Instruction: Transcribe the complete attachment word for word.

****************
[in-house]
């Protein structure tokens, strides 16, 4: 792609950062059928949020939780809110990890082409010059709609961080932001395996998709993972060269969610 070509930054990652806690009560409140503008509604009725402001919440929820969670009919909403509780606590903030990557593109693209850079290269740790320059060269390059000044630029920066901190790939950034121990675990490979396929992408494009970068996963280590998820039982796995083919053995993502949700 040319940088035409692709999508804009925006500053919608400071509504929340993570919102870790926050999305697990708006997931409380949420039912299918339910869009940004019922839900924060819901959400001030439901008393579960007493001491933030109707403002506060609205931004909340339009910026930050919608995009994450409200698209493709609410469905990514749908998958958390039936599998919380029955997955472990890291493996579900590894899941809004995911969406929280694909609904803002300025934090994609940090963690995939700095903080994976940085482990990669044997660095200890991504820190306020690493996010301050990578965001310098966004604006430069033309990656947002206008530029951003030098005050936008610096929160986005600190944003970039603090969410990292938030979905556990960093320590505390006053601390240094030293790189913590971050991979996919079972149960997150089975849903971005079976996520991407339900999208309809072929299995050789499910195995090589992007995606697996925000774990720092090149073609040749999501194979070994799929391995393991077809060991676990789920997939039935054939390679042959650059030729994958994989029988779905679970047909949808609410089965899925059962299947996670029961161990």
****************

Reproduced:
[in-house]
């Protein structure tokens, strides 16, 4: 792609950062059928949020939780809110990890082409010059709609961080932001395996998709993972060269969610 070509930054990652806690009560409140503008509604009725402001919440929820969670009919909403509780606590903030990557593109693209850079290269740790320059060269390059000044630029920066901190790939950034121990675990490979396929992408494009970068996963280590998820039982796995083919053995993502949700 040319940088035409692709999508804009925006500053919608400071509504929340993570919102870790926050999305697990708006997931409380949420039912299918339910869009940004019922839900924060819901959400001030439901008393579960007493001491933030109707403002506060609205931004909340339009910026930050919608995009994450409200698209493709609410469905990514749908998958958390039936599998919380029955997955472990890291493996579900590894899941809004995911969406929280694909609904803002300025934090994609940090963690995939700095903080994976940085482990990669044997660095200890991504820190306020690493996010301050990578965001310098966004604006430069033309990656947002206008530029951003030098005050936008610096929160986005600190944003970039603090969410990292938030979905556990960093320590505390006053601390240094030293790189913590971050991979996919079972149960997150089975849903971005079976996520991407339900999208309809072929299995050789499910195995090589992007995606697996925000774990720092090149073609040749999501194979070994799929391995393991077809060991676990789920997939039935054939390679042959650059030729994958994989029988779905679970047909949808609410089965899925059962299947996670029961161990």